On April 14th, the US Department of Labor (“DOL”) issued a release requesting comment on a proposed rule designed to mitigate the effects of conflicts of interest by advisers to IRA and 401(k) accounts — the principal types of US self-directed retirement plans.
The comment period for the proposal ends on July 6, 2015, and a hearing is contemplated within 30 days after the close of the comment period.
If implemented, many retirement advisers, including registered broker-dealers and banks, providing such advice would become subject to a fiduciary standard to act in the best interests of their clients and to strictly manage conflicts of interest.
In order to permit the continuation of common fee and compensation practices, the DOL also proposed the adoption of a principles-based Best Interest Contract Exemption from its prohibited transaction rules:
“In order to protect the interest of plans, participants and beneficiaries, and IRA owners, the exemption requires the firm and the adviser to contractually acknowledge fiduciary status, commit to adhere to basic standards of impartial conduct, adopt policies and procedures reasonably designed to minimize the harmful impact of conflicts of interest, and disclose basic information on their conflicts of interest and on the costs of their advice.”
This exemption also bars the inclusion of certain disclaimers and exculpatory provisions in the contract governing the relationship, although it permits mandatory arbitration of disputes, similar in effect to FINRA requirements.
The result of the interaction of these requirements will have the effect of requiring many broker-dealers and banks to adopt a fiduciary standard with respect to these retirement accounts, causing major changes in the offering of affiliated products and services, compensation arrangements and compliance procedures. The Securities and Exchange Commission is also expected to consider later this year whether it will adopt a uniform fiduciary standard for investment advisers and broker-dealers making investment recommendations to their customers.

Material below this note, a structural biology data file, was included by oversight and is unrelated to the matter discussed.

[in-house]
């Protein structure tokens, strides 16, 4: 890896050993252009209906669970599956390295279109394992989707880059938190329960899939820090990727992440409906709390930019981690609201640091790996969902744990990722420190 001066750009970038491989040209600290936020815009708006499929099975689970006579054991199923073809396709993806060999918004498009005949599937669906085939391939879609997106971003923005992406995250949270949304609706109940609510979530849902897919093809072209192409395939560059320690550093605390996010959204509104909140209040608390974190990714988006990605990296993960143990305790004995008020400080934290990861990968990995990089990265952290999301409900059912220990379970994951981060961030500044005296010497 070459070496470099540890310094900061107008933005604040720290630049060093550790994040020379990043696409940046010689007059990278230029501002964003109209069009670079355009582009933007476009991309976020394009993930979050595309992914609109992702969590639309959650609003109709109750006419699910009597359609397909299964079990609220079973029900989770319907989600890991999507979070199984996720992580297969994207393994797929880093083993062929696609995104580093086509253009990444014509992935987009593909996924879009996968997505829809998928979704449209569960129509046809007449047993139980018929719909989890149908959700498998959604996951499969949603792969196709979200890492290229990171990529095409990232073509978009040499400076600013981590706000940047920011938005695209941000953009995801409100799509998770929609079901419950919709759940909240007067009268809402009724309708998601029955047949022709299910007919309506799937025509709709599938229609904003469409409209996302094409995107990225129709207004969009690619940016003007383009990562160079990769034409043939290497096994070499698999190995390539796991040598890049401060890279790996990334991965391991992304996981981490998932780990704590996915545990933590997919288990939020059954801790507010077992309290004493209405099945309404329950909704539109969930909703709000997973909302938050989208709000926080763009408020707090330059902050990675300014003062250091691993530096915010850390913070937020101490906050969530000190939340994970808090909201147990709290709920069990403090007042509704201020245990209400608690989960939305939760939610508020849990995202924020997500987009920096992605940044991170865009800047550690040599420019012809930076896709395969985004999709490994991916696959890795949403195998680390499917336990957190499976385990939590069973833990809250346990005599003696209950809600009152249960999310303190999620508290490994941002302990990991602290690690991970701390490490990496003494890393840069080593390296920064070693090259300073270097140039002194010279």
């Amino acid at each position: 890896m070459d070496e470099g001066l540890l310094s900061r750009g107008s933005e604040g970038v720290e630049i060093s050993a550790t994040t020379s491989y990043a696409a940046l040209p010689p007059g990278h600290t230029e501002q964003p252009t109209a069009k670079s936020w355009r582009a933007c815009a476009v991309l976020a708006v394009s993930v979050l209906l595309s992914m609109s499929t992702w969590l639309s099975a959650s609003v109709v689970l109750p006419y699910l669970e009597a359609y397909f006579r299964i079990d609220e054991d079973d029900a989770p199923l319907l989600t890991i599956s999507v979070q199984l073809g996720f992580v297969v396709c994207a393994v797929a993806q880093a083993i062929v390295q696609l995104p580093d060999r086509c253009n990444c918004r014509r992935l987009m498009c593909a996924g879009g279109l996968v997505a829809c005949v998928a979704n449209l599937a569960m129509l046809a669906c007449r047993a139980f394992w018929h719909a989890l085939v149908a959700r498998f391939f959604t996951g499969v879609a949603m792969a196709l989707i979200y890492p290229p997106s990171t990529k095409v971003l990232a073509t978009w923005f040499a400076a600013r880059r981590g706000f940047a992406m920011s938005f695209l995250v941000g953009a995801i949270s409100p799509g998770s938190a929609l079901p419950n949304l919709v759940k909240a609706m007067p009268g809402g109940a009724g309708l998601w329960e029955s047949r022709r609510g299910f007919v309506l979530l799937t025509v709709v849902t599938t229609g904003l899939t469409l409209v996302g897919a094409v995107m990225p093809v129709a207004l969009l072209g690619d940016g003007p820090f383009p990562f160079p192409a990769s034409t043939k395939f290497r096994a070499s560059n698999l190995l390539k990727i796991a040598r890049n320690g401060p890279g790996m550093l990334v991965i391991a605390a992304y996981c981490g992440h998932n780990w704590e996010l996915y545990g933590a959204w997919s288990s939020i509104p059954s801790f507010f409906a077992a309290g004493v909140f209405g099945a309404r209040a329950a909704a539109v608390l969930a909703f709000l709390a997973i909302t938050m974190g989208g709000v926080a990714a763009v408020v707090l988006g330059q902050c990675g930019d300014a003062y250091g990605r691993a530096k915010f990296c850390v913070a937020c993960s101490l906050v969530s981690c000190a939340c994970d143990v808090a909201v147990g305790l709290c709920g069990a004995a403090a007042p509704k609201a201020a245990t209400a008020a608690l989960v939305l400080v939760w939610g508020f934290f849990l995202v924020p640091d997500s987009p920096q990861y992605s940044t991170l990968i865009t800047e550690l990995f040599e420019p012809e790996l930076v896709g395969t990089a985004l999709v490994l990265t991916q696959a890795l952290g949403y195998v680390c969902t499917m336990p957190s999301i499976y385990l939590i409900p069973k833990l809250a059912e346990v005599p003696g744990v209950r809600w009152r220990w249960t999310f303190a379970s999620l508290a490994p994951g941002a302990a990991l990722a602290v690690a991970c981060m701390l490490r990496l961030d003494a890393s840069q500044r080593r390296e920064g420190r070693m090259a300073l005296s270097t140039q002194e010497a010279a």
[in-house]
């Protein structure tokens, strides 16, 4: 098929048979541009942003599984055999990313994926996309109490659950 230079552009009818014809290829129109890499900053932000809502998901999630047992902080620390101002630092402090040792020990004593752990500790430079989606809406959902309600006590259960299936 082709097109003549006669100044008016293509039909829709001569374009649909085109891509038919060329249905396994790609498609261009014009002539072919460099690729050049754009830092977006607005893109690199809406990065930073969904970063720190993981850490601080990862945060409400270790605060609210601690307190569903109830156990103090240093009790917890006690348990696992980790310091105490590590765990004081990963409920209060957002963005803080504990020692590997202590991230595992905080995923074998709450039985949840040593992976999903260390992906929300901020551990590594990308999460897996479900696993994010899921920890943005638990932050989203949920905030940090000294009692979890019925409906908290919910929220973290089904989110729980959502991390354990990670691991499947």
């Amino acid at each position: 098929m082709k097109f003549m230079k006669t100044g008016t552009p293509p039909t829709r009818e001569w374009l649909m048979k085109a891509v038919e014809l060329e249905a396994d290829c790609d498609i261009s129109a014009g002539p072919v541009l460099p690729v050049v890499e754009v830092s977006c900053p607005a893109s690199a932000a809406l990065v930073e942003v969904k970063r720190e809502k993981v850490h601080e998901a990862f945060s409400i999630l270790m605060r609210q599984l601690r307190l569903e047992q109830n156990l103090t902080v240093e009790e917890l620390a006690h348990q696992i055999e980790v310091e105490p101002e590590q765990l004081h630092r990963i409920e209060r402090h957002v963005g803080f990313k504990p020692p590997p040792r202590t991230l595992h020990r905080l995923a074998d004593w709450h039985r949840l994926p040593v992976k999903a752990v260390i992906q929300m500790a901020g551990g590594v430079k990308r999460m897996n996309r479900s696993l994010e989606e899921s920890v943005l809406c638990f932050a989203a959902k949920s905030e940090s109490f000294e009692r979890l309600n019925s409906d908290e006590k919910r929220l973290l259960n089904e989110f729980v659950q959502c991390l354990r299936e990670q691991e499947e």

Subject to enumerated carve-outs, investment advice that will trigger fiduciary obligations is defined as the following activities conducted for any direct or indirect compensation, including compensation received by an affiliate:
“(1) providing investment or investment management recommendations or appraisals to an employee benefit plan, a plan fiduciary, participant or beneficiary, or an [IRA] owner or fiduciary, and (2) either (a) acknowledging the fiduciary nature of the advice or (b) acting pursuant to an agreement, arrangement, or understanding with the advice recipient that the advice is individualized to, or specifically directed to, the recipient for consideration in making investment or management decisions regarding plan assets.”
The DOL suggested that the concept of a “recommendation” should be interpreted in a manner similar to recommendations under FINRA’s suitability requirements. Fiduciary investment advice would include advice regarding the investment of assets to be rolled over from other plans to IRAs and 401(k) plans in order to capture potential abuses in which advisers encourage the rollover from employer plans to new plans with greater costs or less attractive overall returns.